There is an old adage in America that “politics stops at the water’s edge.” The phrase, coined by US Senator Arthur Vandenberg in 1945, today speaks to the informal norm that senior representatives of the government shall refrain from criticising the opposition when outside the country. Yet the phrase also carries another, unintended connotation, revealing a strangely pervasive temptation in Washington to treat domestic politics as a uniquely American phenomenon.

Milan Vaishnav
Vaishnav’s primary research focus is the political economy of India, and he examines issues such as corruption and governance, state capacity, distributive politics, and electoral behavior.
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In Washington, from K-Street to the White House to the think tanks along Massachusetts Avenue, Americans instinctively see politics in everything. Political discourse is mesmerised by the politics of tax reform, engaging Iran, eliminating sugary sodas in schools and even of presidential birth certificates. Given this reality, it is puzzling that Americans often lose sight of the domestic political equations that define the quotidian policy debates in other democracies. This lack of awareness — combined with a sort of amnesia about our own foibles — is exemplified by a kind of “boom-and-bust” cycle in the Washington discourse on India. One day, the US celebrates India as the linchpin to America’s “pivot” to Asia, but the next it questions whether India’s dysfunctional politics make it an imprudent partner. India’s recent economic downturn has once again given rise to such grumblings. The truth, however, is that Washington and New Delhi have more in common than is usually acknowledged: their politics are proving markedly unsuccessful at effectively managing day-to-day governance. Take, for example, the current debates taking place on either side of the Atlantic on economic reform.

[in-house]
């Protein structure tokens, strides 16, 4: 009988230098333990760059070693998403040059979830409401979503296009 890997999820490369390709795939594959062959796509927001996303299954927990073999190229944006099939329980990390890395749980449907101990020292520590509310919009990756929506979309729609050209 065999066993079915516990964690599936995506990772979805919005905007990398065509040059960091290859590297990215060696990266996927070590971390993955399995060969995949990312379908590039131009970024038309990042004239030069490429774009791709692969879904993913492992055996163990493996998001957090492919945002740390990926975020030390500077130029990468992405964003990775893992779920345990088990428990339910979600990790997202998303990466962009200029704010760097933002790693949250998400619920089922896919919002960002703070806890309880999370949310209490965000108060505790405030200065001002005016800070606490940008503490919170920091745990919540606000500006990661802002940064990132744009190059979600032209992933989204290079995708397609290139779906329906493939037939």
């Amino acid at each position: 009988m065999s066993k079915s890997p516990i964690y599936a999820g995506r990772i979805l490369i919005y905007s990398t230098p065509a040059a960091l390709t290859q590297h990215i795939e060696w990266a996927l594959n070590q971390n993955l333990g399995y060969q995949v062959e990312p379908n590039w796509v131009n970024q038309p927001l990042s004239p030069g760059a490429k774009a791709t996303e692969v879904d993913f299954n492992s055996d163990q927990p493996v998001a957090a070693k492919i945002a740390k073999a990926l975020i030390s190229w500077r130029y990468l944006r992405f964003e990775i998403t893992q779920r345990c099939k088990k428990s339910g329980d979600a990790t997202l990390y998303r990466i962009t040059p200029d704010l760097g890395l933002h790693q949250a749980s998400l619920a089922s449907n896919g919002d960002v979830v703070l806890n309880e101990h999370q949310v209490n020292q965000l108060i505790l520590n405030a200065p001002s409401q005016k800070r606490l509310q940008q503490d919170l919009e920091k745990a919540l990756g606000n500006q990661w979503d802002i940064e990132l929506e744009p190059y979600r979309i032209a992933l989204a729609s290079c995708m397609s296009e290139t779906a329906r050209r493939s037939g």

From nearly 7,500 miles away, Americans are watching with increasing heartburn as the Indian growth miracle seems to be collapsing. An inhospitable external environment compounded by self-inflicted policy missteps and poor governance have done the unthinkable: dragged India’s GDP growth rate below five percent. In the wake of this economic crisis, the government has belatedly struck a reformist tone. It has achieved significant progress in the past six months, but the recent budget presentation indicates just how much further it must travel. Even sympathetic voices admit that many of the finance minister’s projections are the result of smoke and mirrors — optimistic growth estimates have swept many problems under the rug in the run-up to the national elections. Politically, there is still a tension between the reformist wing of the Congress party and the intellectual heirs to its socialist past. A forceful articulation of a liberal-minded Indian growth narrative is up for the taking, but has few takers. To compound matters, the UPA government is attempting an image makeover that conflates urban middle class voters and the aam aadmi. The principal opposition, on the other hand, has been engaging in a series of opportunistic flip-flops on economic policy. From policies governing natural resource extraction to FDI in retail, the BJP seems to find itself in the awkward position of having supported many UPA policies before they were against them. Many regional parties view the budget as an exercise in asking Delhi, “what have you done for me lately?” In Washington, Americans fail to understand why India’s political class can’t slash populist welfare expenditures, ram through further liberalisation of FDI or revamp its labyrinthine system of taxation.